It’s Never Too Early: Evaluating School Improvement


February 12, 2015


I just finished facilitating one of the most satisfying evaluation meetings of my career. No, I did not present results of outstanding successes or reveal the secret to improving schools.

Drawing on materials from the Wallace Foundation, I helped project leaders create a logic model to inform the evaluation activities scheduled for later this summer. The logic model broke down and described the complex school improvement activities the leaders had planned, which helped everyone get on the same page. We then detailed the outputs and outcomes the project hoped to achieve by implementing the activities—from specific improvements in teachers’ instruction and attitudes to changes in outcomes for students. We aimed for ambitious but attainable.

The two-day meeting, which took place in a large urban district in the midwest, wasn’t just a thrill for evaluator types like me. District leaders showed up in full force, even when heavy snow closed schools for the second day of the meeting. In evaluator lingo, I call “attendance during a snowstorm” a good proxy for leaders’ commitment and enthusiasm about evaluation.

Why is involving evaluators important for school improvement efforts? Because it makes the evaluation more useful and valuable. Because of the work on logic modeling, I feel fairly confident that two years from now, in my final meeting with this group, I will be able to provide them with data analysis that helps them make decisions that guide the future of the project.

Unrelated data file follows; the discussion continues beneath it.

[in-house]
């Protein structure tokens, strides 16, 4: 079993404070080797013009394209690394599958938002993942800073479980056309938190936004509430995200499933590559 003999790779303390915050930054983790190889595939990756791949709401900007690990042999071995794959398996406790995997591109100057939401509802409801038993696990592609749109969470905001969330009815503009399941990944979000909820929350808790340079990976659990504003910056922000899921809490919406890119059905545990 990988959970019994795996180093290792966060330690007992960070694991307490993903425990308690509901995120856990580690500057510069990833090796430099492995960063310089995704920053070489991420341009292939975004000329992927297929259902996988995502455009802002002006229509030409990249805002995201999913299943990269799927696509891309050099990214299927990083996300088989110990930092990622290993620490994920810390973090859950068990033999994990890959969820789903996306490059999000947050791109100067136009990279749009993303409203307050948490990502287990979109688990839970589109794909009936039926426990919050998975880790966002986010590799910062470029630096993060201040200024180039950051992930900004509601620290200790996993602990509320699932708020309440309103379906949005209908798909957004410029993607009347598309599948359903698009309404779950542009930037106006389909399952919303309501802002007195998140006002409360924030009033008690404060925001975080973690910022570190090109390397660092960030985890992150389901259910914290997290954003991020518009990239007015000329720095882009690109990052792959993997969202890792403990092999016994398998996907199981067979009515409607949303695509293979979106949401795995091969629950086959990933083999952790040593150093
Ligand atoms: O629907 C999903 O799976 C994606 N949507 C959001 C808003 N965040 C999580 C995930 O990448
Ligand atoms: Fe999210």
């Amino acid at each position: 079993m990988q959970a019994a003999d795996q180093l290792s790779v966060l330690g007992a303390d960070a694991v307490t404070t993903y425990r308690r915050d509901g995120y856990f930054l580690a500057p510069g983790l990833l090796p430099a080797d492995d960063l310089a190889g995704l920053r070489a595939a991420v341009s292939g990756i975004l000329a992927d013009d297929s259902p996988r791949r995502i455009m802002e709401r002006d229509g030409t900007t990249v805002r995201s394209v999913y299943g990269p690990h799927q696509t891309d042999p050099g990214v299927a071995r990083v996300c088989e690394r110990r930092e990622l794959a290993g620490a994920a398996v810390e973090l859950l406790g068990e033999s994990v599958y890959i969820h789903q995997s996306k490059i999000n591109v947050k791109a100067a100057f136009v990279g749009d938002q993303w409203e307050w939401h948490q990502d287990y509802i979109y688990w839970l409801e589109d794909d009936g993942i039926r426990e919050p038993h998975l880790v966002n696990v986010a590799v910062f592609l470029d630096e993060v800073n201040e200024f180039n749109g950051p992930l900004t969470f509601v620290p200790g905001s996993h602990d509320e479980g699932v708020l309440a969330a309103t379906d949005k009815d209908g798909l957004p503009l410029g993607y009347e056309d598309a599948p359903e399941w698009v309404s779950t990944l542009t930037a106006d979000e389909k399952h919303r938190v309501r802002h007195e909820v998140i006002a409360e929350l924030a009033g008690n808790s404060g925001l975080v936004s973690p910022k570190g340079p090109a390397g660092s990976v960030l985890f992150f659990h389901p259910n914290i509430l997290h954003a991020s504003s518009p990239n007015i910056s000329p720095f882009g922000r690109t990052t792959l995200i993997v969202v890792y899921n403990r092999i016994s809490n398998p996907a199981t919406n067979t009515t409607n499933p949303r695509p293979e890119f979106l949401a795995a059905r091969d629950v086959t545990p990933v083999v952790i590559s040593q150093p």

When leaders engage evaluators early and meaningfully, the evaluation results speak directly to the project activities and lead to changes that strengthen outcomes. From the start, leaders and evaluators have a clear and shared understanding of the project, so evaluators can develop measures and collect data that relate to implementation of project activities, as well as the outcomes that the activities are designed to achieve.

Too often in school improvement, evaluators are called in years after an effort has been in place. The project leaders and the evaluators often don’t consider the quality of project implementation and, instead, look only at student scores on state tests. As a result, these evaluations run risk of coming to the broad, but not very actionable, conclusion that... the project didn’t work, but no one really knows why.

Starting evaluation efforts early doesn’t guarantee positive results, but it does make evaluation more useful in the long run. And, the long run is what school improvement is all about—engaging in the hard, thoughtful, and ongoing work needed to ensure that all schools offer all students excellent educational experiences.

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